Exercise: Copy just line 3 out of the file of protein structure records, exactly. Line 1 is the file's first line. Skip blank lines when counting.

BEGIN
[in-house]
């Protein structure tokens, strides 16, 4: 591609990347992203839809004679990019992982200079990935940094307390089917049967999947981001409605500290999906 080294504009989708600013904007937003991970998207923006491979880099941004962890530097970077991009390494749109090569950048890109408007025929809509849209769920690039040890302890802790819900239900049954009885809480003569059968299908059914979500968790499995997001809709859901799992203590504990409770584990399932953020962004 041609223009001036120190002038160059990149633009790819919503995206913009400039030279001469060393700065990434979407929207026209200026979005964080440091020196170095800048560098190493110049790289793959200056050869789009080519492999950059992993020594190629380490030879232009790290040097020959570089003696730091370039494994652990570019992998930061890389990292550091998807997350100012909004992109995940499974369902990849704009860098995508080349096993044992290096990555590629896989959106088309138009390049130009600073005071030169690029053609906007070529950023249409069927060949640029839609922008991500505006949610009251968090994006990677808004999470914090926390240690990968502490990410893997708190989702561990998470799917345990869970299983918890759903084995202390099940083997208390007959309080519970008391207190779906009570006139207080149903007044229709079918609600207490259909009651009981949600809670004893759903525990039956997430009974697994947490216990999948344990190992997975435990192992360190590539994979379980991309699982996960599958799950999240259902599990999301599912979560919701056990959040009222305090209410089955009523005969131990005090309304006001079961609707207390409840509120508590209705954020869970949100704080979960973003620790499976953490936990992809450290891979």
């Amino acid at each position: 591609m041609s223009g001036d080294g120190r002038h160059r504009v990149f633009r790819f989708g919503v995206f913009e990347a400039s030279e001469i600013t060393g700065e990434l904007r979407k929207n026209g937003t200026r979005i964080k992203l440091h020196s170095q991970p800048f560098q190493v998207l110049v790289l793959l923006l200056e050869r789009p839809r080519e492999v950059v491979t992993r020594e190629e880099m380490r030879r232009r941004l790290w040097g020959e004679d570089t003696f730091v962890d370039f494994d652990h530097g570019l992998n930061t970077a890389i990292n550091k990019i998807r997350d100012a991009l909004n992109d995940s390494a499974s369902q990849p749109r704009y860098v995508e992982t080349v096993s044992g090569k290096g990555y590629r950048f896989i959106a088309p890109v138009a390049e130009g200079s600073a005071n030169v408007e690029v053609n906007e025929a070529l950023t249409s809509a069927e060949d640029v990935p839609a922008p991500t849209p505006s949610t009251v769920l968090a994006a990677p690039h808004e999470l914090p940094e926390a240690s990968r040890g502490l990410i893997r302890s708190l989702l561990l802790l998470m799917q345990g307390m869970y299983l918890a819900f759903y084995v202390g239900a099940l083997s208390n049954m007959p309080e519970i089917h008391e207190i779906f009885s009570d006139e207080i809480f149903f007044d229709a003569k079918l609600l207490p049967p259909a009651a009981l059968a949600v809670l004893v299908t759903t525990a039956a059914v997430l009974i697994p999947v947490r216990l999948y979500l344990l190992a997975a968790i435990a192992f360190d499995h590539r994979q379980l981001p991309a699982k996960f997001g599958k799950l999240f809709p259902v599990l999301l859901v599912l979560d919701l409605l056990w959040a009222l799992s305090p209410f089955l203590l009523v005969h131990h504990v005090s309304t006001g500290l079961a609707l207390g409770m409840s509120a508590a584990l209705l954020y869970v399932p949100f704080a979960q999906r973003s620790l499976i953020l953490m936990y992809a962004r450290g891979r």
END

């Amino acid at each position: 591609m041609s223009g001036d080294g120190r002038h160059r504009v990149f633009r790819f989708g919503v995206f913009e990347a400039s030279e001469i600013t060393g700065e990434l904007r979407k929207n026209g937003t200026r979005i964080k992203l440091h020196s170095q991970p800048f560098q190493v998207l110049v790289l793959l923006l200056e050869r789009p839809r080519e492999v950059v491979t992993r020594e190629e880099m380490r030879r232009r941004l790290w040097g020959e004679d570089t003696f730091v962890d370039f494994d652990h530097g570019l992998n930061t970077a890389i990292n550091k990019i998807r997350d100012a991009l909004n992109d995940s390494a499974s369902q990849p749109r704009y860098v995508e992982t080349v096993s044992g090569k290096g990555y590629r950048f896989i959106a088309p890109v138009a390049e130009g200079s600073a005071n030169v408007e690029v053609n906007e025929a070529l950023t249409s809509a069927e060949d640029v990935p839609a922008p991500t849209p505006s949610t009251v769920l968090a994006a990677p690039h808004e999470l914090p940094e926390a240690s990968r040890g502490l990410i893997r302890s708190l989702l561990l802790l998470m799917q345990g307390m869970y299983l918890a819900f759903y084995v202390g239900a099940l083997s208390n049954m007959p309080e519970i089917h008391e207190i779906f009885s009570d006139e207080i809480f149903f007044d229709a003569k079918l609600l207490p049967p259909a009651a009981l059968a949600v809670l004893v299908t759903t525990a039956a059914v997430l009974i697994p999947v947490r216990l999948y979500l344990l190992a997975a968790i435990a192992f360190d499995h590539r994979q379980l981001p991309a699982k996960f997001g599958k799950l999240f809709p259902v599990l999301l859901v599912l979560d919701l409605l056990w959040a009222l799992s305090p209410f089955l203590l009523v005969h131990h504990v005090s309304t006001g500290l079961a609707l207390g409770m409840s509120a508590a584990l209705l954020y869970v399932p949100f704080a979960q999906r973003s620790l499976i953020l953490m936990y992809a962004r450290g891979r």